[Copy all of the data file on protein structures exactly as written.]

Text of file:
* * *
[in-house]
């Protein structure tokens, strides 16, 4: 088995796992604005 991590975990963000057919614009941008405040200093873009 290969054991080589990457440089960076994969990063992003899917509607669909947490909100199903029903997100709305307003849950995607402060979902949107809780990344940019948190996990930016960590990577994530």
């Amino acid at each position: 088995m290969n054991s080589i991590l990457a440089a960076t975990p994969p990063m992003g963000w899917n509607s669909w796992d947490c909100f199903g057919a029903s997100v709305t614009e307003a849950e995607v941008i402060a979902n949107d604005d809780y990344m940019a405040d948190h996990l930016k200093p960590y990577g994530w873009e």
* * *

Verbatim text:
[in-house]
């Protein structure tokens, strides 16, 4: 088995796992604005 991590975990963000057919614009941008405040200093873009 290969054991080589990457440089960076994969990063992003899917509607669909947490909100199903029903997100709305307003849950995607402060979902949107809780990344940019948190996990930016960590990577994530």
């Amino acid at each position: 088995m290969n054991s080589i991590l990457a440089a960076t975990p994969p990063m992003g963000w899917n509607s669909w796992d947490c909100f199903g057919a029903s997100v709305t614009e307003a849950e995607v941008i402060a979902n949107d604005d809780y990344m940019a405040d948190h996990l930016k200093p960590y990577g994530w873009e």